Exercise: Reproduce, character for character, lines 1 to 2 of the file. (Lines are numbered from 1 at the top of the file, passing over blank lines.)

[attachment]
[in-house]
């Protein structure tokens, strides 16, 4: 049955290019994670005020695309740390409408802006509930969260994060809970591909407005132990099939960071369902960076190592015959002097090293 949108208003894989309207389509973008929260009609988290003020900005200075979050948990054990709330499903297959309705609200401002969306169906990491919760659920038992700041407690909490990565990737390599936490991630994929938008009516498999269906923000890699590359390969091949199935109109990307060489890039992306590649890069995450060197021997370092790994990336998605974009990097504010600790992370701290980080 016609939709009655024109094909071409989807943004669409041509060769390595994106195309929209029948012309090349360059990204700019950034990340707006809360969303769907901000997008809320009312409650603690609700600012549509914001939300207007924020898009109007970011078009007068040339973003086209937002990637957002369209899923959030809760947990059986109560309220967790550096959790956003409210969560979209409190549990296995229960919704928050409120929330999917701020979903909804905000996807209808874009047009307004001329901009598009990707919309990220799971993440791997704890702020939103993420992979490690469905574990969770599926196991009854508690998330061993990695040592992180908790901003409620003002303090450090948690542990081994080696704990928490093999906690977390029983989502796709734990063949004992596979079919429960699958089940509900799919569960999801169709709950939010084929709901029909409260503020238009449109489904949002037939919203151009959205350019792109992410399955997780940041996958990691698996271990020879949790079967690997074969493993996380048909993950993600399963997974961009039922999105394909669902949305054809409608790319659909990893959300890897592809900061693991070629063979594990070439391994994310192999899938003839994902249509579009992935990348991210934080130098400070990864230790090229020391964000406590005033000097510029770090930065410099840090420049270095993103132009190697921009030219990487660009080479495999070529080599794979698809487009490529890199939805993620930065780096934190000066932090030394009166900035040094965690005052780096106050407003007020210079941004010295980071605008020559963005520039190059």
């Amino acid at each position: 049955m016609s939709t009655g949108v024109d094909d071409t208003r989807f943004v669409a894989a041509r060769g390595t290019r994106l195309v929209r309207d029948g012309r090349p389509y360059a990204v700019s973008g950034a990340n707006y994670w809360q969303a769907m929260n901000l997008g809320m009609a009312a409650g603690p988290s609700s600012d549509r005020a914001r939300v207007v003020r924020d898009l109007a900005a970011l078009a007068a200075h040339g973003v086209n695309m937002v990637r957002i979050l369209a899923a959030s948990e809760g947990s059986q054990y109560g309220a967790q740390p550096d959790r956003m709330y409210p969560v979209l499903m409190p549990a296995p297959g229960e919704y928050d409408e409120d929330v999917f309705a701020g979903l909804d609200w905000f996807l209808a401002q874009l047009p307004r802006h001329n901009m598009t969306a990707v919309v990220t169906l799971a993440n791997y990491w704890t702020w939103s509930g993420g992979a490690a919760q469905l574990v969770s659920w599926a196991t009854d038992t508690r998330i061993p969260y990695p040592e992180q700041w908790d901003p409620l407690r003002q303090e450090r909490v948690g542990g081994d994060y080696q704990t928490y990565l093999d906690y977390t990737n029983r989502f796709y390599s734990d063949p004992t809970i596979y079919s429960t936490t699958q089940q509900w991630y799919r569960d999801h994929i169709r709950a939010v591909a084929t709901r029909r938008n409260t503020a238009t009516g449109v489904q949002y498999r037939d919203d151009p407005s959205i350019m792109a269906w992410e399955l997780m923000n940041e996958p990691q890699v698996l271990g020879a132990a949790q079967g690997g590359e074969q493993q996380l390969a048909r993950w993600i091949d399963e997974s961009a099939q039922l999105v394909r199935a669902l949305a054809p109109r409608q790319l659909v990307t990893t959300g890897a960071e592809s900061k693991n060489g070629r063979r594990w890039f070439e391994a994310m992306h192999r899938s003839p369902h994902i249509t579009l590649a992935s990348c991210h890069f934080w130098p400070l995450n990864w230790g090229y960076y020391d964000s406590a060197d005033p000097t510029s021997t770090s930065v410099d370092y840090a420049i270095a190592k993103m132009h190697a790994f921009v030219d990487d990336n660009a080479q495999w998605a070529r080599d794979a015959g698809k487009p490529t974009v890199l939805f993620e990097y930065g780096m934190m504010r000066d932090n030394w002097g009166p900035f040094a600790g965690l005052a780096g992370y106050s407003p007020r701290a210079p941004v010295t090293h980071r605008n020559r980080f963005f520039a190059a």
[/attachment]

[in-house]
């Protein structure tokens, strides 16, 4: 049955290019994670005020695309740390409408802006509930969260994060809970591909407005132990099939960071369902960076190592015959002097090293 949108208003894989309207389509973008929260009609988290003020900005200075979050948990054990709330499903297959309705609200401002969306169906990491919760659920038992700041407690909490990565990737390599936490991630994929938008009516498999269906923000890699590359390969091949199935109109990307060489890039992306590649890069995450060197021997370092790994990336998605974009990097504010600790992370701290980080 016609939709009655024109094909071409989807943004669409041509060769390595994106195309929209029948012309090349360059990204700019950034990340707006809360969303769907901000997008809320009312409650603690609700600012549509914001939300207007924020898009109007970011078009007068040339973003086209937002990637957002369209899923959030809760947990059986109560309220967790550096959790956003409210969560979209409190549990296995229960919704928050409120929330999917701020979903909804905000996807209808874009047009307004001329901009598009990707919309990220799971993440791997704890702020939103993420992979490690469905574990969770599926196991009854508690998330061993990695040592992180908790901003409620003002303090450090948690542990081994080696704990928490093999906690977390029983989502796709734990063949004992596979079919429960699958089940509900799919569960999801169709709950939010084929709901029909409260503020238009449109489904949002037939919203151009959205350019792109992410399955997780940041996958990691698996271990020879949790079967690997074969493993996380048909993950993600399963997974961009039922999105394909669902949305054809409608790319659909990893959300890897592809900061693991070629063979594990070439391994994310192999899938003839994902249509579009992935990348991210934080130098400070990864230790090229020391964000406590005033000097510029770090930065410099840090420049270095993103132009190697921009030219990487660009080479495999070529080599794979698809487009490529890199939805993620930065780096934190000066932090030394009166900035040094965690005052780096106050407003007020210079941004010295980071605008020559963005520039190059």